Park tells, side by side, the stories of two young characters, Salva, a young boy in 1980s Southern Sudan, forced to run for his life when the war against the northern government comes to his village, and Nya, a young girl in nearly present day Sudan whose life is defined by her endless walks to and from a distant pond to supply her family with precious and hard to come by water. When gunshots ring out near Salva's school, his teacher rushes the kids out the door insisting that they must not return to their villages and potential slaughter but flee into the bush alone. What follows is Salva's perilous journey among strangers across dangerous terrain to the safety of an Ethiopian refugee camp. Nya's village struggles to find fresh water that won't sicken people, but it's becoming more and more difficult, until strangers arrive in her village with an unexpected gift.A Long Walk to Water is a short book, but a weighty one based on the true story of Salva Dut's terrifying childhood in his war-torn native country. It digs into the harsh realities of war in Sudan caused by both rebellion against the northern government that wants to force its Islamic beliefs on the whole nation and the dangerous animosity between the rival tribes of the south. Salva's story is both heartbreaking and often hopeless, but his refusal to give up and his coming of age under impossible circumstances are ultimately inspirational. Nya's story seems almost out of place, at first, highlighting the practical implications of living in an area where struggling to survive is forced to be the top priority, but the dual stories come together to offer a touching and pitch perfect ending.
  • (5/5)
    Fascinating and heartbreaking. This should be considered a must-read.
  • (4/5)
    A little slow to get going, but covers an event that doesn't get much coverage in schools. A good choice for the middle school curriculum, though I don't see a ton of kids picking this up by choice.
  • (4/5)
    This novel is the 2017-2018 Global Read Aloud and it’s the Pentathlon novel for this year.The story alternates between 2008 and the 1980s - 2000s. Salva is at school in 1985 when the war in Sudan reaches his town. The teacher instructs the students to run to the bush; if they try to return to their homes, they will not survive the war. Salva runs. After a few days he does find an uncle; otherwise, he is alone for decades. This is the story of the children of Sudan who lost their families and spent years in camps as they struggled to know what happened to their families and to stay alive. The other story takes place in 2008. This story takes place in Sudan, showing what has happened in this country since Salva’s experience. Nya spends all day walking to water and bringing water back home. She literally just walks back and forth to get muddy water. This water is what they drink because there are no other sources. Because the water is tainted, it’s not unusual for people to get sick and die because medicine and medical help is not readily available.This novel is an important novel because it’s a true depiction of a real person and a real country. To know what goes on around the world makes each of us more aware of our own lucky lives. It’s a short book and well worth your time.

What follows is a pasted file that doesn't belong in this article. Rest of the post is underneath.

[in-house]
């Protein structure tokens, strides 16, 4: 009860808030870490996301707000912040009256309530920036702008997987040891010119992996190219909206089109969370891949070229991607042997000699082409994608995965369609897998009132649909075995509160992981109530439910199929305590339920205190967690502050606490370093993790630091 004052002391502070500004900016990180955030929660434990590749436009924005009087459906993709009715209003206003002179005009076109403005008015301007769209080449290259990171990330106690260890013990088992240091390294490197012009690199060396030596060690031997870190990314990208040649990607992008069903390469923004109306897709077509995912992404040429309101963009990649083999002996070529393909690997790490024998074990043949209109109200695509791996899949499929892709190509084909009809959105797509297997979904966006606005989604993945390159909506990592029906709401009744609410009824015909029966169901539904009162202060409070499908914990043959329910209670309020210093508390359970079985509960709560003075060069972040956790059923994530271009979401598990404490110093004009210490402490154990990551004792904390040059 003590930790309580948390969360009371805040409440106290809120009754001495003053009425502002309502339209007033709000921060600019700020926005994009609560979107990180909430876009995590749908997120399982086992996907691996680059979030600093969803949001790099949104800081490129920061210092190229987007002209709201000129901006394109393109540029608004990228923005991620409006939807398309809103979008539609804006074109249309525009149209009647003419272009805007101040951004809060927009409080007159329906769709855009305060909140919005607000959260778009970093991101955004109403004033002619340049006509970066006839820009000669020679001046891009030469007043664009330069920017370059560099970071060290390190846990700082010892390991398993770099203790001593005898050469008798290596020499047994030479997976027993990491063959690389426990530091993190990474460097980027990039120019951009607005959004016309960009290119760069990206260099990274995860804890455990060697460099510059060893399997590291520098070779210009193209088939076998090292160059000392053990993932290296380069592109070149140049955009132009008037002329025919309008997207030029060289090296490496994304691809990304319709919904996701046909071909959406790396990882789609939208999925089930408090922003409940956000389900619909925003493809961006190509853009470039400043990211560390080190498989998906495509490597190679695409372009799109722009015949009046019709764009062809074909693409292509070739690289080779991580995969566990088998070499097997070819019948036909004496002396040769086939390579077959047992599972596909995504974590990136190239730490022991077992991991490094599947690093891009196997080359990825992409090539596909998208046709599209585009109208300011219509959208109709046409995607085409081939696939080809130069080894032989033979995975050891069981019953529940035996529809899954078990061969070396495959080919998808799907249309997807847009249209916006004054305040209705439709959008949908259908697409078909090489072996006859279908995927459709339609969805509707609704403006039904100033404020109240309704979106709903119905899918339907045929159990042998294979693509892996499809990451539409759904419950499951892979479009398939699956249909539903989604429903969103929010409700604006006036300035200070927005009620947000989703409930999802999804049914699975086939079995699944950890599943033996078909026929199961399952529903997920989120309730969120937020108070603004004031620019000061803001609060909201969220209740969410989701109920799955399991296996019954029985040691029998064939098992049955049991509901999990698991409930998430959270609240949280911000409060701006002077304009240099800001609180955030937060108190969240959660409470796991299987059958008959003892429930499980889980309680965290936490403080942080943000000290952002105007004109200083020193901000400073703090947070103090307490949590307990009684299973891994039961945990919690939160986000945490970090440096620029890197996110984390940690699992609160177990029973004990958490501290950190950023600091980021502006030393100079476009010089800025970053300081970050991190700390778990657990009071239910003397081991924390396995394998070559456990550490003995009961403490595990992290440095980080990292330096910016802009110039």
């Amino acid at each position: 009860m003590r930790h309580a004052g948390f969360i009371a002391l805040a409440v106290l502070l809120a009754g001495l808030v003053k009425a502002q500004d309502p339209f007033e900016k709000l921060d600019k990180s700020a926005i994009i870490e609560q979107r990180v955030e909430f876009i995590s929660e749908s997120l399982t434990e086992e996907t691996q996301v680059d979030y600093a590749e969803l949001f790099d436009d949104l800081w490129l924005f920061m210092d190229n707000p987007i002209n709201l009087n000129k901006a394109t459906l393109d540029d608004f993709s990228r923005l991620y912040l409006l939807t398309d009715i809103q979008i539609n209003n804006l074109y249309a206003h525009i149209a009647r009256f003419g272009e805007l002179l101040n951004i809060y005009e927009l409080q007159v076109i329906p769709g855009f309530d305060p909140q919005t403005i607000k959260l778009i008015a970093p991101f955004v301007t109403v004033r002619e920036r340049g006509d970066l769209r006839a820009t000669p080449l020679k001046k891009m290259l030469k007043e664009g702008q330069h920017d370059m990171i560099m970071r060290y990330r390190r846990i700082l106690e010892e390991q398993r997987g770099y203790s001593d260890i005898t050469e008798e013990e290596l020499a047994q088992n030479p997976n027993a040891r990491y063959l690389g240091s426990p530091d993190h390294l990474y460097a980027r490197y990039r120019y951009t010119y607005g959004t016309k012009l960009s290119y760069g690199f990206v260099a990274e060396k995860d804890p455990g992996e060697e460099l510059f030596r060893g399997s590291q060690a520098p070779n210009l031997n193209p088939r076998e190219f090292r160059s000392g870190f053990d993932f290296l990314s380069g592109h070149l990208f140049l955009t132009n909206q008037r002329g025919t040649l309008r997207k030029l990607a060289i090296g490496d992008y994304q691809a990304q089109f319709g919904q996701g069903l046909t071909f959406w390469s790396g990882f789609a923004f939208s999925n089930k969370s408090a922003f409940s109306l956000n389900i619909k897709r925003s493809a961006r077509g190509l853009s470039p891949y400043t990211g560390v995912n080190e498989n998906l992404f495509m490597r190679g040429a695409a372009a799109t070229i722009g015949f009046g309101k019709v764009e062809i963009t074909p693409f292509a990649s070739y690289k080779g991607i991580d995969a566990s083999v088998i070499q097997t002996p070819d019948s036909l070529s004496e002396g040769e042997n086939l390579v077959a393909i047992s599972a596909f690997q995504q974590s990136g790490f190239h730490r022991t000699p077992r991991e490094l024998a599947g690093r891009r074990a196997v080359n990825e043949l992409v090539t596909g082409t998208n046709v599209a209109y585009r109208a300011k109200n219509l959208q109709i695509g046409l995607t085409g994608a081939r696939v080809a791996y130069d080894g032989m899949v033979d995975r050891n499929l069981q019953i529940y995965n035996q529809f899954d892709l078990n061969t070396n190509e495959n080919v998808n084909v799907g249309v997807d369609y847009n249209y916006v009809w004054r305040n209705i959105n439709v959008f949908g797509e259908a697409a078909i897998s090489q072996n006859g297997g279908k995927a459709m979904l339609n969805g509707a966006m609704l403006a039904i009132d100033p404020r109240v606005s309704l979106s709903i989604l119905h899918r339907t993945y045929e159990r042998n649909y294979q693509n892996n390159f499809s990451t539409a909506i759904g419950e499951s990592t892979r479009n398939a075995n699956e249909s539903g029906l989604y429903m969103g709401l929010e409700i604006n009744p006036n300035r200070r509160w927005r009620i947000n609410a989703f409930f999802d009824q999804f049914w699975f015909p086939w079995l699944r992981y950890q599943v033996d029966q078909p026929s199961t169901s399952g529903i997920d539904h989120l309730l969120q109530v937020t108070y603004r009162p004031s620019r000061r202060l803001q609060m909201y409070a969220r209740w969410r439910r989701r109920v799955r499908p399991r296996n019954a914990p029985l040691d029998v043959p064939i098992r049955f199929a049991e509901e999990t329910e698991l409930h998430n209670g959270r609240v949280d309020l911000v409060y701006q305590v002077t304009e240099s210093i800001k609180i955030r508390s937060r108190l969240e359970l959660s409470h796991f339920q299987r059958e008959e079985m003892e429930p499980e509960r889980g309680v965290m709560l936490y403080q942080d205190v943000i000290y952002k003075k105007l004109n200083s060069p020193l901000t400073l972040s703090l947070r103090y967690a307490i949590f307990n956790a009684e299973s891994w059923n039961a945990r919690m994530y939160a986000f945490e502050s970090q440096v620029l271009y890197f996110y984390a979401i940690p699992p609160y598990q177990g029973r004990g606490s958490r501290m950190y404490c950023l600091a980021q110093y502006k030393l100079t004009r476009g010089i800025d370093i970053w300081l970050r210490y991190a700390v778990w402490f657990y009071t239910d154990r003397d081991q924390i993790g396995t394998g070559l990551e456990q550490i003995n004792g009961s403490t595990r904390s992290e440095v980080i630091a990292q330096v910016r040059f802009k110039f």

• (4/5)
    Required reading for all 7th graders starting next year, according to the Common Core Curriculum, and I'm thrilled that this was the choice. Not a phenomenal book, not rich in language and imagery, but the story is amazing and true. I love the author's chosen format, which you'll appreciate by the time you finish the novel. What I take from this reading experience is a frightful image that gives me an understanding of one risk of life on the Nile, a harrowing image of a real historical incident in Ethiopia that astounded me (something I can't believe happened and that I had not already known of it), the ability to identify Sudan, Kenya, and Ethiopia on the map, a feeling of helplessness about the refugee camp situation, and a hope that all painful experiences can lead to some "good."

  • (3/5)
    This is a story of two children living in southern Sudan. One story includes Nya who provides water for her family. Even though the water she gets from the lake isn’t clean, but Nya and her family has no choice but to drink the water. Her town advances overtime and builds a school and well. Salva, who is the main character of the other story, travel from Sudan going through Ethiopia, ending in Kenya. He walks this distance all by foot. From Kenya he is chosen to fly to America. He moves to New York and discovers that a lot of his family survived the bombing in his village. When Salva grows up his and Nya’s pathes cross when he serves her water at the well that was just finished. I like the fact that the story is told so the story is appropriate for children to read. I did not find the book amazing, but I would say the author wrote the book well. I this is a great story of two people and this story has helped me look at the world differently. I admire Salva's courage. Salva and Nya are strong and brave people. Their stories have inspired me. My favorite part of the book was when Nya and Salva's paths crossed.
  • (4/5)
    Very moving.
  • (4/5)
    Many times when you have 2 stories going back and forth through a book it is quite difficult to tell the difference between the two but in this book that is not the case Nya and Salva's stories are fit together perfectly. The story primarily takes place in Sudan from the mid 80's to the early 00's following the life of Salva, A lost boy from Sudan. A long walk to water is a story of strength,hope and perseverance. I truly enjoyed it and could see myself recommending this book to others.
  • (5/5)